By He Yafei Source: China-US Focus Published: 2017-5-22
This is really the best of times and worst of times. With the rise of a large number of developing and emerging countries and relative decline of “advanced countries”, the global convergence of power is accelerating and the balance of power continues to tip in favor of the developing countries. This big picture provides a useful prism through which a clearer view of the world today and tomorrow, including the future of globalization, global governance and the global liberal order, becomes clear in our minds.
Liberal order in crisis
Without any doubt, a crisis has been raging across the “liberal democratic world” for some time with “black swan events” appearing in the U.S. and in many European nations. These have wreaked havoc with the political eco-system in the Western world, weakening the centrist and progressive forces that used to underpin the U.S.-led postwar world liberal order.
The challenges to liberal order as well as liberal democracy come from both within and outside, mostly from within, which raises many questions as to whether the U.S.-led and U.S.-defined liberal order can survive.
Among challenges from within, first and foremost is the loss of credibility of economic neo-liberalism as the governing ideology for global economic order since the 2008 financial crisis, which has made many countries turn to the East, in particular to China, for new ideas and concepts.
Next naturally are the “Trump Phenomenon” and its copycat versions in European countries, though the result of French election has given people some relief as Europe stares into the abyss of EU disintegration.
President Trump has been in office for a bit more than four months, during which his pronouncements and actions, together with his midnight tweets, are perceived both at home and abroad as risking an end to the role by the U.S. as guarantor of this liberal world order. His view of American decline and his instinctive contempt for the norms and values of liberal democracy, long held as sacrosanct by Western nations, is too blunt to miss or to ignore. Hence comes the question: Will the US continue to provide global commons in this new era of globalization or will it backpedal and go into an isolationist Mode Vivendi as has been the American tradition? That is why Francis Fukuyama repeatedly asks that “irksome” question of “do we still live in the liberal international order” as he gives talks and writes about the fast dismantling of that order based on liberal democracy.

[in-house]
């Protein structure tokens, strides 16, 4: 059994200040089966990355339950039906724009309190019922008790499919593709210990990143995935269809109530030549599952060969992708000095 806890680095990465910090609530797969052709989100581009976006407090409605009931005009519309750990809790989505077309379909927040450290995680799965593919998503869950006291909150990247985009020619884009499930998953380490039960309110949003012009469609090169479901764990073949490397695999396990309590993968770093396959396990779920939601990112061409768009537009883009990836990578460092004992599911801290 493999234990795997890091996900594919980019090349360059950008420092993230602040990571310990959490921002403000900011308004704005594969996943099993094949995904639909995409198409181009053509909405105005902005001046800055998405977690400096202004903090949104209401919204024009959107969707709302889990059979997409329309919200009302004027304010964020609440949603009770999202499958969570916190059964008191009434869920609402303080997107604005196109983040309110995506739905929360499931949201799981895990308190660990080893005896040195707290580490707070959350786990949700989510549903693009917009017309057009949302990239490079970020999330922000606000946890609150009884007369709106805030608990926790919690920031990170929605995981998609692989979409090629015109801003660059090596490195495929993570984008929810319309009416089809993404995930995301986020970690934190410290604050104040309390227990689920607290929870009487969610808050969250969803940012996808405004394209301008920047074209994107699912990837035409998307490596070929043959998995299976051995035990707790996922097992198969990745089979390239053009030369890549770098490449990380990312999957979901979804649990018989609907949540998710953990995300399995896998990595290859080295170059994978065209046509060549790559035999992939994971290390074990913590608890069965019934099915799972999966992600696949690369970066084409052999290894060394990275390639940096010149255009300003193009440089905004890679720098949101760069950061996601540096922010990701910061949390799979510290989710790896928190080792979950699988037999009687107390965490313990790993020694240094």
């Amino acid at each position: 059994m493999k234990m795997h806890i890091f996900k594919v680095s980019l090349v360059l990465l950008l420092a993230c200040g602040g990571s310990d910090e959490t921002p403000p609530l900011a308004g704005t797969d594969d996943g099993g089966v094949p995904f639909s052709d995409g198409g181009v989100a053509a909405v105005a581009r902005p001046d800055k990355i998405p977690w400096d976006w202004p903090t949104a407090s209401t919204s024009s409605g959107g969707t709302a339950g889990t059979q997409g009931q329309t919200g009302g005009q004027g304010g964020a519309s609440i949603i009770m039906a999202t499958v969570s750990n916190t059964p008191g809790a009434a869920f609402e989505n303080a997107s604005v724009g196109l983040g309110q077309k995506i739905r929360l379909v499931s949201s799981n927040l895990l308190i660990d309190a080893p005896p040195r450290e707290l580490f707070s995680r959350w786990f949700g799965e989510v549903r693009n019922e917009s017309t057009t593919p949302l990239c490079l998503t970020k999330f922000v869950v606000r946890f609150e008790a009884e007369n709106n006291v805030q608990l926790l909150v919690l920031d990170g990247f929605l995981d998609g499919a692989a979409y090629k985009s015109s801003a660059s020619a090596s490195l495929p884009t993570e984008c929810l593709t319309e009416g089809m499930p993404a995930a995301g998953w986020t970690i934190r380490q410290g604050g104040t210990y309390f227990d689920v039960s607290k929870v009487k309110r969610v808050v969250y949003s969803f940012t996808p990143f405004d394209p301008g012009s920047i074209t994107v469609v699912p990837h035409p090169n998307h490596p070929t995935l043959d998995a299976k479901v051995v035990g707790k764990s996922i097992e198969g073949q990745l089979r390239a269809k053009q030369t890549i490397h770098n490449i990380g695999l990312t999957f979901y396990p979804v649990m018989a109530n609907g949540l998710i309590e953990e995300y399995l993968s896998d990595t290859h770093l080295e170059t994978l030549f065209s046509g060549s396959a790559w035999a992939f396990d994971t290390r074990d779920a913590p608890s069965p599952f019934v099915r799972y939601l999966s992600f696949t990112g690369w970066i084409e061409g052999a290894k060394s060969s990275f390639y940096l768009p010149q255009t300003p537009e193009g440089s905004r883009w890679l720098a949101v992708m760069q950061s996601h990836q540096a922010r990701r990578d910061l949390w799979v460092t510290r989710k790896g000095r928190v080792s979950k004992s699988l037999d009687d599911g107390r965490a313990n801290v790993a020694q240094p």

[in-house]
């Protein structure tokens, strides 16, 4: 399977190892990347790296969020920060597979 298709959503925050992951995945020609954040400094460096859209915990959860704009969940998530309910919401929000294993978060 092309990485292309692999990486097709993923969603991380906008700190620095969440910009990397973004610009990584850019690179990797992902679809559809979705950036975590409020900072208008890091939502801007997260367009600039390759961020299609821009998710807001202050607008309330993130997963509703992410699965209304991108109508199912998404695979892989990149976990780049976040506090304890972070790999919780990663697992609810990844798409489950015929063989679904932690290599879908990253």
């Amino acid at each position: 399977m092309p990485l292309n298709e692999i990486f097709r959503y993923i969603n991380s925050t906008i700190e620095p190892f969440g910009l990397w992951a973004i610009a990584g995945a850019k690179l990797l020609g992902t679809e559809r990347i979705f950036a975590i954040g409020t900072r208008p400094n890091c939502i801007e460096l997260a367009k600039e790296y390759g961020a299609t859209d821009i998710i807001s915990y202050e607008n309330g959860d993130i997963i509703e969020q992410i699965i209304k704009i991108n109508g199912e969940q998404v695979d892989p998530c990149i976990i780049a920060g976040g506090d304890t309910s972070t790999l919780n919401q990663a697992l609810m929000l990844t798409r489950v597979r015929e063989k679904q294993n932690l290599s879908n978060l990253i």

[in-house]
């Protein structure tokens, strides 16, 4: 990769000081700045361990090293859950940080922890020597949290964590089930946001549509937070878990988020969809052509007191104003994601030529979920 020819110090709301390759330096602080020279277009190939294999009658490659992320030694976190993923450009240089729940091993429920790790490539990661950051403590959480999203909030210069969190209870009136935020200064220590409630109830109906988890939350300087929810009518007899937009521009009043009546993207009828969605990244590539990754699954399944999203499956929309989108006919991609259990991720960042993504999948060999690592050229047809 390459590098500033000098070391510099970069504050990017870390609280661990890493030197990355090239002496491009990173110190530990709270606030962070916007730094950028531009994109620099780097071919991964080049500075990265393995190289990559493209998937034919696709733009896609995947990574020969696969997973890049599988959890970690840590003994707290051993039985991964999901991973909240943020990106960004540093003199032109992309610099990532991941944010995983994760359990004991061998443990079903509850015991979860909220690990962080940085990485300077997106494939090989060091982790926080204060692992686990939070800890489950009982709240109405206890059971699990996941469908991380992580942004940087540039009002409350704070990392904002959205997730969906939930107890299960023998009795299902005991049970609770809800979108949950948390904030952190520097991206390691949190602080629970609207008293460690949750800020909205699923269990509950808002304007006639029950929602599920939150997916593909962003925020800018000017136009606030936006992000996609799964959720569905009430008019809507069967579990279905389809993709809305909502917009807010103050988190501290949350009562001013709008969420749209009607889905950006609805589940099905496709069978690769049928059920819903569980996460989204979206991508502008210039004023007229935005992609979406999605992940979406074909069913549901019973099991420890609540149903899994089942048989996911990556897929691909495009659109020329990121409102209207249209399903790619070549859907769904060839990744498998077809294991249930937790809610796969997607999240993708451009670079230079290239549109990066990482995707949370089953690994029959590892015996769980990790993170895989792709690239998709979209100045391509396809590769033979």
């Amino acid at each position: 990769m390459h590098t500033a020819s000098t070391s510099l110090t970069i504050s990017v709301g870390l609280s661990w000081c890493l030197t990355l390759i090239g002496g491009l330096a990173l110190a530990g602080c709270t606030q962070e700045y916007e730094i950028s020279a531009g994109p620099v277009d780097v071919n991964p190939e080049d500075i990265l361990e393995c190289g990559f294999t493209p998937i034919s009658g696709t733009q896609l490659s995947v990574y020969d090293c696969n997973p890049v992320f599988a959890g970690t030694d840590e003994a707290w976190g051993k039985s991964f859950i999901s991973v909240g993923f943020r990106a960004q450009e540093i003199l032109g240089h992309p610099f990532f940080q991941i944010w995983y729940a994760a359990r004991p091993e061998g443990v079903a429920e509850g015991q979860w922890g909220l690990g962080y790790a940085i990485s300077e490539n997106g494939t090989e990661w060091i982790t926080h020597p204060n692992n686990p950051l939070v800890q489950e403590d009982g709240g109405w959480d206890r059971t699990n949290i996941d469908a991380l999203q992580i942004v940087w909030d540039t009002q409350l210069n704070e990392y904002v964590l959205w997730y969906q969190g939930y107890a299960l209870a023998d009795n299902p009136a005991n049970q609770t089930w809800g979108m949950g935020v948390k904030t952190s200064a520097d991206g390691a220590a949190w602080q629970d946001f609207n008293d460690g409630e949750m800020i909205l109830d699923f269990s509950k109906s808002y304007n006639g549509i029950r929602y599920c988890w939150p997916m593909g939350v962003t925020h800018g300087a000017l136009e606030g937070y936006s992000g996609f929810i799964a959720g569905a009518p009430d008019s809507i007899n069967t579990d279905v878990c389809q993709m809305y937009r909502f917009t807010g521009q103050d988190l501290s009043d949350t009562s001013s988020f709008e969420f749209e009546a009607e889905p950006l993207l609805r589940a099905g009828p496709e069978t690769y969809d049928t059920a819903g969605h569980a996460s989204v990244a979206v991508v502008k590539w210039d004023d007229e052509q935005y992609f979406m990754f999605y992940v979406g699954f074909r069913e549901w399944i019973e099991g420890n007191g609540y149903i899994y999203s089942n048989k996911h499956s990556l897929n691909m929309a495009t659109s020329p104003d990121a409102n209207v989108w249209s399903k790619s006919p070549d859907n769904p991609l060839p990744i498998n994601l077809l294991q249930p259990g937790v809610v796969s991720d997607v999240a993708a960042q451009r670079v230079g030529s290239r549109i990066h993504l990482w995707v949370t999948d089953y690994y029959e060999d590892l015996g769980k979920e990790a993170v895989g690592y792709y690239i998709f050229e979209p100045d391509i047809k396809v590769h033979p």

China offers an alternative?
The Belt & Road Initiative is both a national developmental strategy and an innovative initiative by China to global governance offering huge opportunities for greater cooperation among countries concerned on the basis of equality and mutual benefit. The widely acclaimed success of the recent B&R Forum of International Cooperation in Beijing testifies to its popularity worldwide. The number of countries (and regional and international organizations) that have signed MOUs on B&R with China had increased to 68 by the closing of the forum.